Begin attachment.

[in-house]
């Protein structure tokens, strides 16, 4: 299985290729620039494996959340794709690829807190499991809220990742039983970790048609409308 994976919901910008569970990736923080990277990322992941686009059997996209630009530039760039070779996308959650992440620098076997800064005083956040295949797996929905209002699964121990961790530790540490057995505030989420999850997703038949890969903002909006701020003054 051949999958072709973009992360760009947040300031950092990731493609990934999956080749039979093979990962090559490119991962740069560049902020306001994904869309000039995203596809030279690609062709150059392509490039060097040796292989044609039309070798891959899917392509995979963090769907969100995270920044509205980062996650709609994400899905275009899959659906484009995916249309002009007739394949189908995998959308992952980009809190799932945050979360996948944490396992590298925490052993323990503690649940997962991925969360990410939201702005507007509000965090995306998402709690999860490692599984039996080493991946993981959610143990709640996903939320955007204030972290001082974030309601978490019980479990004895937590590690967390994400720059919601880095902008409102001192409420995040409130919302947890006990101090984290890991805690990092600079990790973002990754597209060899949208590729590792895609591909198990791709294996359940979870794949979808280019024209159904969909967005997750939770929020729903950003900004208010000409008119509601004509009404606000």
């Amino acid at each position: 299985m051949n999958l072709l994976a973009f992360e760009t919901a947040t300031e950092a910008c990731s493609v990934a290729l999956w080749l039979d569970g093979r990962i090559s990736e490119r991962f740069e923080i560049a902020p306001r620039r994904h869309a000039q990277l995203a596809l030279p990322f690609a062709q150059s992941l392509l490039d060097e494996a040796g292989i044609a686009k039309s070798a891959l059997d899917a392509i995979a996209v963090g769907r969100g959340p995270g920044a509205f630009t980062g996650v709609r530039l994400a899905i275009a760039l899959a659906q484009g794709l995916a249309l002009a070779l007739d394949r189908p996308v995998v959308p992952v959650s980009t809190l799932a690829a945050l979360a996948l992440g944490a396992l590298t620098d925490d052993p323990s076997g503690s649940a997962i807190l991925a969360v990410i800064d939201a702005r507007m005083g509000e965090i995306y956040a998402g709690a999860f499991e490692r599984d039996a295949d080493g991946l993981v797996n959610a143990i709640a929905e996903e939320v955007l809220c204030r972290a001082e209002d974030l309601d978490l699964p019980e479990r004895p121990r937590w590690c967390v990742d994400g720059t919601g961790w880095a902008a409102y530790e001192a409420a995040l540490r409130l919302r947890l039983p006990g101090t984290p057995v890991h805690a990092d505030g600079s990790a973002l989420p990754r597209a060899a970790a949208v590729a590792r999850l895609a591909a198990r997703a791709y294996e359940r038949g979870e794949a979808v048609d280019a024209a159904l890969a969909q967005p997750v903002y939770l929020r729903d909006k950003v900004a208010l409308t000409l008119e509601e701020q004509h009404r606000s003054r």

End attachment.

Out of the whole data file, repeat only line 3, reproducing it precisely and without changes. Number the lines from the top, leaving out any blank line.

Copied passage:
């Amino acid at each position: 299985m051949n999958l072709l994976a973009f992360e760009t919901a947040t300031e950092a910008c990731s493609v990934a290729l999956w080749l039979d569970g093979r990962i090559s990736e490119r991962f740069e923080i560049a902020p306001r620039r994904h869309a000039q990277l995203a596809l030279p990322f690609a062709q150059s992941l392509l490039d060097e494996a040796g292989i044609a686009k039309s070798a891959l059997d899917a392509i995979a996209v963090g769907r969100g959340p995270g920044a509205f630009t980062g996650v709609r530039l994400a899905i275009a760039l899959a659906q484009g794709l995916a249309l002009a070779l007739d394949r189908p996308v995998v959308p992952v959650s980009t809190l799932a690829a945050l979360a996948l992440g944490a396992l590298t620098d925490d052993p323990s076997g503690s649940a997962i807190l991925a969360v990410i800064d939201a702005r507007m005083g509000e965090i995306y956040a998402g709690a999860f499991e490692r599984d039996a295949d080493g991946l993981v797996n959610a143990i709640a929905e996903e939320v955007l809220c204030r972290a001082e209002d974030l309601d978490l699964p019980e479990r004895p121990r937590w590690c967390v990742d994400g720059t919601g961790w880095a902008a409102y530790e001192a409420a995040l540490r409130l919302r947890l039983p006990g101090t984290p057995v890991h805690a990092d505030g600079s990790a973002l989420p990754r597209a060899a970790a949208v590729a590792r999850l895609a591909a198990r997703a791709y294996e359940r038949g979870e794949a979808v048609d280019a024209a159904l890969a969909q967005p997750v903002y939770l929020r729903d909006k950003v900004a208010l409308t000409l008119e509601e701020q004509h009404r606000s003054r």